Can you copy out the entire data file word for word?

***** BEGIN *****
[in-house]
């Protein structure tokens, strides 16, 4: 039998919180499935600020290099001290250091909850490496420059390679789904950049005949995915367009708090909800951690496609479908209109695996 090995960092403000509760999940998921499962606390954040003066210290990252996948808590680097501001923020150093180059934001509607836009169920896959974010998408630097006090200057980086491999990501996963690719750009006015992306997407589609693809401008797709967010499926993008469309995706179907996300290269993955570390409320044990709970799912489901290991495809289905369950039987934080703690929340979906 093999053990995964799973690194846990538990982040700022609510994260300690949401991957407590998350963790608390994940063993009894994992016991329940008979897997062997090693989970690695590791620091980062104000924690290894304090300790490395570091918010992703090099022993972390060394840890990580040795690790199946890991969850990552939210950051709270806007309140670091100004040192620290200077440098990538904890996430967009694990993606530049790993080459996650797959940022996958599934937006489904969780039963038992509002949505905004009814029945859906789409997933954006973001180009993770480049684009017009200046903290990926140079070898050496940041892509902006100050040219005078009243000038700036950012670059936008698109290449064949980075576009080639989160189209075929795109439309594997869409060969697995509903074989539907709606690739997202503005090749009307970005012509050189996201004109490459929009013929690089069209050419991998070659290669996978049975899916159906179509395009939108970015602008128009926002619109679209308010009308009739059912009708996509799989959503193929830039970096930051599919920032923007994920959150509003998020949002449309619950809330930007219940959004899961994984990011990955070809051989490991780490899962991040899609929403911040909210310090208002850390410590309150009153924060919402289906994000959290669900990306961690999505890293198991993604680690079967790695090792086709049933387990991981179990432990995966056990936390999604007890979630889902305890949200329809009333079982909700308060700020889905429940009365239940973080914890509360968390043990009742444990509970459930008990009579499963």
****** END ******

[in-house]
């Protein structure tokens, strides 16, 4: 039998919180499935600020290099001290250091909850490496420059390679789904950049005949995915367009708090909800951690496609479908209109695996 090995960092403000509760999940998921499962606390954040003066210290990252996948808590680097501001923020150093180059934001509607836009169920896959974010998408630097006090200057980086491999990501996963690719750009006015992306997407589609693809401008797709967010499926993008469309995706179907996300290269993955570390409320044990709970799912489901290991495809289905369950039987934080703690929340979906 093999053990995964799973690194846990538990982040700022609510994260300690949401991957407590998350963790608390994940063993009894994992016991329940008979897997062997090693989970690695590791620091980062104000924690290894304090300790490395570091918010992703090099022993972390060394840890990580040795690790199946890991969850990552939210950051709270806007309140670091100004040192620290200077440098990538904890996430967009694990993606530049790993080459996650797959940022996958599934937006489904969780039963038992509002949505905004009814029945859906789409997933954006973001180009993770480049684009017009200046903290990926140079070898050496940041892509902006100050040219005078009243000038700036950012670059936008698109290449064949980075576009080639989160189209075929795109439309594997869409060969697995509903074989539907709606690739997202503005090749009307970005012509050189996201004109490459929009013929690089069209050419991998070659290669996978049975899916159906179509395009939108970015602008128009926002619109679209308010009308009739059912009708996509799989959503193929830039970096930051599919920032923007994920959150509003998020949002449309619950809330930007219940959004899961994984990011990955070809051989490991780490899962991040899609929403911040909210310090208002850390410590309150009153924060919402289906994000959290669900990306961690999505890293198991993604680690079967790695090792086709049933387990991981179990432990995966056990936390999604007890979630889902305890949200329809009333079982909700308060700020889905429940009365239940973080914890509360968390043990009742444990509970459930008990009579499963």